New flooring looks great - love it!
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Old 10-03-2017, 01:55 PM   #12
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Thank you!

Mine is a 2007 and did not have the front open door - odd.

The front wall is just as sturdy as before. And actually when I had the small grip of aluminum out where I had to replace the bottom piece of angle iron I climbed in the bunk and couldn't tell any difference. There is an inner structure of 1"x1" aluminum for the wall plus it is connected to the side walls. All of this give it plenty of stability. And honestly, as flimsy as this front section is I don't think it helps much, if any, structurally.

The floor is my favorite part. I honestly didn't think I was going to like this color but it contrasts just enough. I may, in the distant future, replace the sink/faucet with black if it drive me crazy. The white is just too much now with the darker counter top.
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Old 02-17-2020, 10:45 AM   #13
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I know this thread is old and I hoping for some advice. I have a Jayco 19h with a soft rotten floor by the front door and stove area, I have not yet located the leak and will have to locate it prior to fixing the floor. I plan on attacking this project over the spring. I am looking for advice from anyone that had similiar leaks and where they located the source of intrusion. As far as the floor repair, can anyone advise the size plywood and foam the floor consists of. Is it the underbelly, plywood, foam and then toplayer of plywood?
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Old 02-17-2020, 03:21 PM   #14
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The flooring is a sandwich of 1/8" luan, 1.5" foam, 1/8" luan glued together for strength. The down side is that it won't be as strong as factory because when they make the floor & roof they are able to vacuum it together and the bond is much stronger. I ran a couple of extra cross braces on mine to help with this and it is also at the front where the tongue V is which also helps with flex.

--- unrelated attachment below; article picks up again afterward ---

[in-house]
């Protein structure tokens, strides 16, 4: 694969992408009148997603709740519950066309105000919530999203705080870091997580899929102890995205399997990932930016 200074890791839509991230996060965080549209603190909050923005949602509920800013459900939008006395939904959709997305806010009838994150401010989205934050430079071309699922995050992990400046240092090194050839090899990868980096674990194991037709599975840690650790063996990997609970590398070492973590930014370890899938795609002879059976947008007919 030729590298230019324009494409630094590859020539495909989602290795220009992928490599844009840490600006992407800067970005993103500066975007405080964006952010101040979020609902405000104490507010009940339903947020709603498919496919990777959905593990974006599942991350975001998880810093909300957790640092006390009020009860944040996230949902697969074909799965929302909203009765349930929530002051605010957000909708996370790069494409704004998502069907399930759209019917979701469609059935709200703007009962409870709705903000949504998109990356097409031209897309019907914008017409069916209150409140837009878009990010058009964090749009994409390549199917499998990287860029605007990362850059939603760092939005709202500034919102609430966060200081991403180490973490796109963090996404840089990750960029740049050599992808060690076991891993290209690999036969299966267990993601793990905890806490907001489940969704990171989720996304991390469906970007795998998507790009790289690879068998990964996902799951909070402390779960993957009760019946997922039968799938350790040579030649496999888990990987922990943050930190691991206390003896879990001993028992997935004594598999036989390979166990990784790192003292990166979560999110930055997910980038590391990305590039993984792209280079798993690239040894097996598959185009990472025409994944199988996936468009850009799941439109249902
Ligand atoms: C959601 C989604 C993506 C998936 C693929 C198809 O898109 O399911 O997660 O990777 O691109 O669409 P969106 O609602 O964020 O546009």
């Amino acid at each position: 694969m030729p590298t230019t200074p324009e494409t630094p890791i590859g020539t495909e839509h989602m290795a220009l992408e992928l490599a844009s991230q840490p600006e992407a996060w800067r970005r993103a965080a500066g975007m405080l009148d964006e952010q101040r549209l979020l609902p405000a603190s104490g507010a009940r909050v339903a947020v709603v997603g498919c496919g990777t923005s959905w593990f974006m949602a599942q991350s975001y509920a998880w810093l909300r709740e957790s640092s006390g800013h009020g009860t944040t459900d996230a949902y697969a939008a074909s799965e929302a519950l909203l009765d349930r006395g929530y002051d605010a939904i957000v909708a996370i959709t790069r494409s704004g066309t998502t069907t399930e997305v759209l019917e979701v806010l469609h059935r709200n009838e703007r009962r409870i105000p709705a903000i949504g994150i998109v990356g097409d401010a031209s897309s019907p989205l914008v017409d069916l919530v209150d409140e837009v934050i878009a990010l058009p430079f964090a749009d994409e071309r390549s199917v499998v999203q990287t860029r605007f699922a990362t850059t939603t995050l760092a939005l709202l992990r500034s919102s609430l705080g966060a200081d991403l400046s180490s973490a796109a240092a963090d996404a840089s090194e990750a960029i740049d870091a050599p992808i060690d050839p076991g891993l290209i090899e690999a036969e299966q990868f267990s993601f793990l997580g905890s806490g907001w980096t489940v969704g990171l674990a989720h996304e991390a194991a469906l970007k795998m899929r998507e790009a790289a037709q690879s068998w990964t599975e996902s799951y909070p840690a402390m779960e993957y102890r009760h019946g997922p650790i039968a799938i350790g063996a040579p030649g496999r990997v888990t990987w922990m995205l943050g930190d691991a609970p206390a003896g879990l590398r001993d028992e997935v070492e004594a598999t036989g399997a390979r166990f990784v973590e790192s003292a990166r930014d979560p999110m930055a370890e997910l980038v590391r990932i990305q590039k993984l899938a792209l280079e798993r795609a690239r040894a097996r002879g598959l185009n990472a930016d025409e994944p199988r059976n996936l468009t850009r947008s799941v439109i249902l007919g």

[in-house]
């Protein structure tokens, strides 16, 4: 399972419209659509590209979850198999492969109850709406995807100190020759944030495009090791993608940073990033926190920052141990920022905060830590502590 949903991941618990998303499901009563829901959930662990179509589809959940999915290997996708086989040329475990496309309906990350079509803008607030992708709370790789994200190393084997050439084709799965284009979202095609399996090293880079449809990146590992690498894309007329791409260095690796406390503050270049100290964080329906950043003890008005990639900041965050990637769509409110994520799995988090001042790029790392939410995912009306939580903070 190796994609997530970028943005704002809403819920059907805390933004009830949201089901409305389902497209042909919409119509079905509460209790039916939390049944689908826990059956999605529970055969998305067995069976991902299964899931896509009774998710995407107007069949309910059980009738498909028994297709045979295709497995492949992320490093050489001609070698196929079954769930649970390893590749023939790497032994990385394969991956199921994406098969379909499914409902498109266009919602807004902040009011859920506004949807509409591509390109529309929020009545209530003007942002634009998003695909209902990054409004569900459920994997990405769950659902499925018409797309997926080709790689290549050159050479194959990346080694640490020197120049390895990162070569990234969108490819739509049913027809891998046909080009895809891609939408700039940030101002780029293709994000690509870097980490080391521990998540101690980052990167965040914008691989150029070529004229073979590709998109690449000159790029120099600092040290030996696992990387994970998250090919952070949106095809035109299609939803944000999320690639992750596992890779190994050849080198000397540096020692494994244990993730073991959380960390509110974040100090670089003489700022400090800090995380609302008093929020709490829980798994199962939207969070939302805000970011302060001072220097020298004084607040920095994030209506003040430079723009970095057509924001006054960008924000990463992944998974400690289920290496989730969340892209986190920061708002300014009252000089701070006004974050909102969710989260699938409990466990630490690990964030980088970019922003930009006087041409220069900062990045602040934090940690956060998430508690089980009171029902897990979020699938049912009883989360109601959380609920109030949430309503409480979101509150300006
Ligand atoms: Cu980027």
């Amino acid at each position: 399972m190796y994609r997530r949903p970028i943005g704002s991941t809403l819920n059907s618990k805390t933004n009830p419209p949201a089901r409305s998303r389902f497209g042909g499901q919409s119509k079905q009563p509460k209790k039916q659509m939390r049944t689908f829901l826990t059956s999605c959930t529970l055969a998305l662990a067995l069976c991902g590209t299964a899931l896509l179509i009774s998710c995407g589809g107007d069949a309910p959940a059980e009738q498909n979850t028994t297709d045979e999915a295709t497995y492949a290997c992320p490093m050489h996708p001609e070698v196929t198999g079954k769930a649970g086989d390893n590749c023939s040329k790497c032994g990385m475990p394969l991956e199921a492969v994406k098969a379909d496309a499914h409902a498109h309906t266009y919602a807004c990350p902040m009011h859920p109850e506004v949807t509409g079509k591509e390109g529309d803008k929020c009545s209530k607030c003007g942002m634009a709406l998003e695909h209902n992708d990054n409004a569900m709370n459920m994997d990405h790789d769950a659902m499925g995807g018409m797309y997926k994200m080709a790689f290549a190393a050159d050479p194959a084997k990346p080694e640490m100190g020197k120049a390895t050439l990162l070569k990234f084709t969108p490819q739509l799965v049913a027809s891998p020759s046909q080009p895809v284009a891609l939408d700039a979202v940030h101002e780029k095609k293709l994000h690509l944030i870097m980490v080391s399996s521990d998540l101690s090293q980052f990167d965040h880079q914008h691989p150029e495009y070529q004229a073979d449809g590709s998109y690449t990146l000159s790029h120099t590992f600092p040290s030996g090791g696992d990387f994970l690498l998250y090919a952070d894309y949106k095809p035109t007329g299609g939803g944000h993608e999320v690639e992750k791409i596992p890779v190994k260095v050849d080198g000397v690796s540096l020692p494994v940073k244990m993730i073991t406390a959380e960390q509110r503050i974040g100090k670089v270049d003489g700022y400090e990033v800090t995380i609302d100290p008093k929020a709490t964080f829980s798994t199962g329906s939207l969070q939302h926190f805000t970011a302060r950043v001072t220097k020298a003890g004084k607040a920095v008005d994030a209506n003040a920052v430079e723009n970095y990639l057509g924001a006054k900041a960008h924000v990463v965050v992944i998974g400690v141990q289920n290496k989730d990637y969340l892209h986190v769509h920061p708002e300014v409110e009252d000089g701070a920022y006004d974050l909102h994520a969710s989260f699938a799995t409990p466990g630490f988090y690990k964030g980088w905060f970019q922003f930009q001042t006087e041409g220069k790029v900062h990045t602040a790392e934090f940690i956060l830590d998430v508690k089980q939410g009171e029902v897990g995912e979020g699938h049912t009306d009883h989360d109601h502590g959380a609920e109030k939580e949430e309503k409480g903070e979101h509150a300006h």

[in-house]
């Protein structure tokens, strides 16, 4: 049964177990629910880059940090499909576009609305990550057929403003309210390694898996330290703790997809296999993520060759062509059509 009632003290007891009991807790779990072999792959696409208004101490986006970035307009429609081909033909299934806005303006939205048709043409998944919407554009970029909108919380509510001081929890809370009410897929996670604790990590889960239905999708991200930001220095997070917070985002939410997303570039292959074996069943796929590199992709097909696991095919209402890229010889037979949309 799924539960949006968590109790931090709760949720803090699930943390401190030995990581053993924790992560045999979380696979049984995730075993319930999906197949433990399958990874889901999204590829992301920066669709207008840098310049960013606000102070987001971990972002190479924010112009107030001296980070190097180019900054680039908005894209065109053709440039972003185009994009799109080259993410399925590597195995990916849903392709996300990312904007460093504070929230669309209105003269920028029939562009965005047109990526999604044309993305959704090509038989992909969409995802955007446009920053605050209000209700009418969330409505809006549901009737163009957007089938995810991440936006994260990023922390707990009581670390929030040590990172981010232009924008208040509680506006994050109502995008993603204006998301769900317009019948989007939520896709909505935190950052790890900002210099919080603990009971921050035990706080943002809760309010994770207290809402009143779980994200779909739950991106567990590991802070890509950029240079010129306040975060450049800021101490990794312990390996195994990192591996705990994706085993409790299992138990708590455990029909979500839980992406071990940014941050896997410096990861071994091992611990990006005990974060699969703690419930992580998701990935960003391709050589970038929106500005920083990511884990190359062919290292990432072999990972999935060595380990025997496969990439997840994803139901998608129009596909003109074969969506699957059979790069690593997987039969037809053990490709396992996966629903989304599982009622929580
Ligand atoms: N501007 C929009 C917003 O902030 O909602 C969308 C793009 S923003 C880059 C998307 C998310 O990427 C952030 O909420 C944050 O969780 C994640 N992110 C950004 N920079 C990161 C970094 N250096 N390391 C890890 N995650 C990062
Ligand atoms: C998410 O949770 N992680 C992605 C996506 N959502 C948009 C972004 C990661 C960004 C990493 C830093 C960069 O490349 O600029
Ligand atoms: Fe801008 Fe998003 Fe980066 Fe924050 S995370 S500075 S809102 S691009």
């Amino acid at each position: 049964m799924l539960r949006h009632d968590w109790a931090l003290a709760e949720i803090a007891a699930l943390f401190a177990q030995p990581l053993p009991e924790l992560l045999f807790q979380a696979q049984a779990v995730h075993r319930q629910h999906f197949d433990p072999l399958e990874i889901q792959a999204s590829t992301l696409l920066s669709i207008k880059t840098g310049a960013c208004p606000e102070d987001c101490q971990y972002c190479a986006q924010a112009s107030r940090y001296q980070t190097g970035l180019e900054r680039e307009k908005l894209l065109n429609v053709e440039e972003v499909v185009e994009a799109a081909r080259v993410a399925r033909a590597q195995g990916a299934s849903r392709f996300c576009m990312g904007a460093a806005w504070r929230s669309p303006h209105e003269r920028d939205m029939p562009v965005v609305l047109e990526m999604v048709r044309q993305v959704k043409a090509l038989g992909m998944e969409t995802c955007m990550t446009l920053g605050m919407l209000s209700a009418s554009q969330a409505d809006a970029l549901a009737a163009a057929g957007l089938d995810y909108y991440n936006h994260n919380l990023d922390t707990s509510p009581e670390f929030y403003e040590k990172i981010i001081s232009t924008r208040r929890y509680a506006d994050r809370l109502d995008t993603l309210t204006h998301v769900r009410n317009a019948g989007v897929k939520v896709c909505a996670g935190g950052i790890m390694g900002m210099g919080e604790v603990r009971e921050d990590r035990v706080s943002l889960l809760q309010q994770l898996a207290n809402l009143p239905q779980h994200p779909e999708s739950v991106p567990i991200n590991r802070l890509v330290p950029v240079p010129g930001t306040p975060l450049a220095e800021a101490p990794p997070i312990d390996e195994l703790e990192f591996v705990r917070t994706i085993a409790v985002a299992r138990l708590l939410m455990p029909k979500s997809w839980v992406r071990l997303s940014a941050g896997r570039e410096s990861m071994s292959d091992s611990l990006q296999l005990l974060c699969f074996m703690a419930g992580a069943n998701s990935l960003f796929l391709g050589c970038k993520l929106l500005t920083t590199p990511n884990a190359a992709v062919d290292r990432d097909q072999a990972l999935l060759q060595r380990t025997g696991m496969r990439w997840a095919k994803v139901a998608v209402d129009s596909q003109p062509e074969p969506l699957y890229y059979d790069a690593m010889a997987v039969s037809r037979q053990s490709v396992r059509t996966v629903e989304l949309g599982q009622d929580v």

Make sure that when you pull the kitchen out you take LOTS of pics. There are a ton of wires where the switches connect (by the door). Make a drawing, even a crude one not to scale with measurements. The more the better. And overall as many pics of everything will make it easier.

I have a document save with the above post and pics. If you want me to email it, and the one of the roof being done, I'd be glad to do so, just PM me you email address.
The foam I had cut to my measurements at a place nearby. They will do pretty much any size needed. and the glue sticks to it instead of melting it. I learned about melting the insulation the hard way. I used StaBond e183 for foam to wood. It is VERY flammable and the vapors are even worse so make sure it is well ventilated.

If you have any questions, let me know.
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Old 02-28-2020, 12:53 PM   #15
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I know this thread is old and I hoping for some advice. I have a Jayco 19h with a soft rotten floor by the front door and stove area, I have not yet located the leak and will have to locate it prior to fixing the floor. I plan on attacking this project over the spring. I am looking for advice from anyone that had similiar leaks and where they located the source of intrusion. As far as the floor repair, can anyone advise the size plywood and foam the floor consists of. Is it the underbelly, plywood, foam and then toplayer of plywood?
I really respect Scott's good work, but would caution you to think carefully before doing such a radical repair.